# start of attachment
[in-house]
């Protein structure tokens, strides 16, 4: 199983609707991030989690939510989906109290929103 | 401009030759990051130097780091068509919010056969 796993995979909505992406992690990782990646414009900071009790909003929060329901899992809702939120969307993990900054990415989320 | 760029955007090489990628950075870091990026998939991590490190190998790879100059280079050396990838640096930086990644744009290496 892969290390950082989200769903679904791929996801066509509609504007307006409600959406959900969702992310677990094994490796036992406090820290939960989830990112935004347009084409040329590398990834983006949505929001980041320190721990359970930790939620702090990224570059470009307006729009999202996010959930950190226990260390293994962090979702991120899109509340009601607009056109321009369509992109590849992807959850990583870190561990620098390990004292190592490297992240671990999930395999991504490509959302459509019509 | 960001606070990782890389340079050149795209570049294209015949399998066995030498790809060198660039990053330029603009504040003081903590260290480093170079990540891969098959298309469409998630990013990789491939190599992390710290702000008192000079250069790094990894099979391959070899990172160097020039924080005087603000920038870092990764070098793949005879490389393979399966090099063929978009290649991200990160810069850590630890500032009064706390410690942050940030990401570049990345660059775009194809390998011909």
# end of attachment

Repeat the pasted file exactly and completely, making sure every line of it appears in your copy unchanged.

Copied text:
[in-house]
């Protein structure tokens, strides 16, 4: 199983609707991030989690939510989906109290929103 | 401009030759990051130097780091068509919010056969 796993995979909505992406992690990782990646414009900071009790909003929060329901899992809702939120969307993990900054990415989320 | 760029955007090489990628950075870091990026998939991590490190190998790879100059280079050396990838640096930086990644744009290496 892969290390950082989200769903679904791929996801066509509609504007307006409600959406959900969702992310677990094994490796036992406090820290939960989830990112935004347009084409040329590398990834983006949505929001980041320190721990359970930790939620702090990224570059470009307006729009999202996010959930950190226990260390293994962090979702991120899109509340009601607009056109321009369509992109590849992807959850990583870190561990620098390990004292190592490297992240671990999930395999991504490509959302459509019509 | 960001606070990782890389340079050149795209570049294209015949399998066995030498790809060198660039990053330029603009504040003081903590260290480093170079990540891969098959298309469409998630990013990789491939190599992390710290702000008192000079250069790094990894099979391959070899990172160097020039924080005087603000920038870092990764070098793949005879490389393979399966090099063929978009290649991200990160810069850590630890500032009064706390410690942050940030990401570049990345660059775009194809390998011909």